New Year’s Resolution: Moving Past the Weight Loss Plateau

See what four local experts have to say about overcoming weight loss plateaus

By Deborah Jeanne Sergeant

apple weight lossHas your New Year’s weight loss resolution hit a plateau? Don’t worry.

According to the Centers for Disease Control and Prevention, people who lose weight steadily and slowly — about one to two pounds per week — tend to keep it off successfully. One pound of body weight equals roughly 3,500 calories, so to lose weight, a body needs to negate 500 to 1,000 calories per day by eating less and burning more to achieve the goal of one to two pounds lost weekly.

If a couple weeks pass and the scale won’t budge, take heart, try these tips from area experts:

Tips from physician Tom Campbell, board-certified in family medicine at University of Rochester Medical Center:

• “Even when weight loss is highly successful, most people have a zigzag kind of pattern. They have a great couple weeks, and then don’t have a great couple weeks. They can have a month of plateau. Part of a healthy response to a plateau is it’s normal and no reason to throw in the towel. Sometimes we can’t explain it.

• “As you lose weight, the process slows down a little. You stop burning as many calories. You may need to cut your intake more or exercise more. I generally encourage to not think just about calories, but making healthful food choices, just as much or more of that food amount.

• “Sometimes, people let things sneak back into their food choices. It can even be something small, like a handful of chips here or there. Our brains are good at rationalizing things like that and we instantly forget about it.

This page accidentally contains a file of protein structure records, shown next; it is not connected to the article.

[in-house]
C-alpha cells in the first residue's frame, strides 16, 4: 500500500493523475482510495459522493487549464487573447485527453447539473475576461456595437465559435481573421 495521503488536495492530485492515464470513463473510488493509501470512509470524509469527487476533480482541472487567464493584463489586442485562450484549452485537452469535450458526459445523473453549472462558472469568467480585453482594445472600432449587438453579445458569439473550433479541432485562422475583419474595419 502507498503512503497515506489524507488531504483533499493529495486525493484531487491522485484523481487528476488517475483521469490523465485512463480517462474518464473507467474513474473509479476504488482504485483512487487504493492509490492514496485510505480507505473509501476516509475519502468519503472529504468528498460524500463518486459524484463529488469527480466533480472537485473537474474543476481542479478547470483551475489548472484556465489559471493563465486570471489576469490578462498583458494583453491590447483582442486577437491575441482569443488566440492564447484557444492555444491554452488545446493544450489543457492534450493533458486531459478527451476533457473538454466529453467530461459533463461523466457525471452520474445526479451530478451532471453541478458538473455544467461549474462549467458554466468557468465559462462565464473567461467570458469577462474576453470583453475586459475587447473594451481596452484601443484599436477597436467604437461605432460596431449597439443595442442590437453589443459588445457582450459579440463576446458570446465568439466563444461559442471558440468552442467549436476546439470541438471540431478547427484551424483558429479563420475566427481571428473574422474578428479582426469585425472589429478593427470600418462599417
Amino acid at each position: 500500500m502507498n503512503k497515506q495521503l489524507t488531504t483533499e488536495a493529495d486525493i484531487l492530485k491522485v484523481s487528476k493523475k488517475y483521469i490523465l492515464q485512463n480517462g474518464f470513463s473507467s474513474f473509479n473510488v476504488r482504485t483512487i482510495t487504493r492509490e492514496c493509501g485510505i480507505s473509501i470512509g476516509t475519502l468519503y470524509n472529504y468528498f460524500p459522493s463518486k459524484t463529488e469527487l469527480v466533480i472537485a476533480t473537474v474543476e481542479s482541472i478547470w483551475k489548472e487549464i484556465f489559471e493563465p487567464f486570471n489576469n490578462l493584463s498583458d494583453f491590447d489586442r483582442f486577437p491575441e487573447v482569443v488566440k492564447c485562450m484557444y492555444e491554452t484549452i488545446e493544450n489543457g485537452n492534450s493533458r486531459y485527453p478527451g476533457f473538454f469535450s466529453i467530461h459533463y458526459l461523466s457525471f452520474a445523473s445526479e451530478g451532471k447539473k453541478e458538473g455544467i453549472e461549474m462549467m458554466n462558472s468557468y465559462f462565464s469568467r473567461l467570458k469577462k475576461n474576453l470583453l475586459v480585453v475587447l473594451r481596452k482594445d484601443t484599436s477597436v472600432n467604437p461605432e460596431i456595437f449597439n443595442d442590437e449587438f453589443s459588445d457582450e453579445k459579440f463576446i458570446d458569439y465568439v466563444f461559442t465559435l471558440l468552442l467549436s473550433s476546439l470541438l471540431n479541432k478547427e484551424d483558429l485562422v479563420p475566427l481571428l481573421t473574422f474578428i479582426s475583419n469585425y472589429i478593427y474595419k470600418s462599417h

• “Sleep is really important. Fragmented and poor sleep increase hunger hormones and can change metabolism. It clearly seems to increase hunger, insulin resistance and all of these things are bad.”

Tips from Mike Schuber, program manager, Rochester Regional Health, Wellness Center:

• “Make sure to get enough protein, fruits, and veggies — and steer clear of sugars and simple carbs.

• “Add intensity. Mix in some sprints or change up your lifting routine by changing rep or set schemes or adding a little more resistance.

• “Change exercises. Use different exercises that hit the same muscle groups.

• “Cross train. Mix it up and try some new and different training styles.

• “Vary repetitions. Maybe gradually go a little heavier and do fewer reps or change the amount of sets you do.

• “Work on weak spots. It’s time to do the exercises you always dislike and avoid.

• “Be sure to take days off. Muscles rebuild during rest, so take it easy once in a while.

Tips from Cameron Apt, senior athletic performance specialist, UR Medicine – Sports Medicine:

• “ Be consistent. Keep doing what you’re doing to get through those points.

• “Once you lose weight, the number of calories you need will change. You have to adjust it for what you weigh now.

• “What you’re eating becomes even more relevant. If you did your initial weight loss by quantity, it’s time to also look at quality. Everything you do to lose weight should become your new lifestyle.”

Tips from physician Joanne Wu, an integrative and holistic medicine and rehabilitation doctor who specializes in wellness and practices in Rochester and Buffalo:

• “Many people, when they work on weight loss, work on only one part. It should include what you eat, well being, stress management and exercise — what they do for movement.

• “Set reasonable goals and take steps toward them. If you still plateau, we look at what we can refine.

• “Don’t just look at the New Year to make short-term changes, but a long-term wellness program for mind, body and soul. You want to enhance a healthy lifestyle. If we always approach weight loss with that approach, we’re much more consistent at weight loss.”

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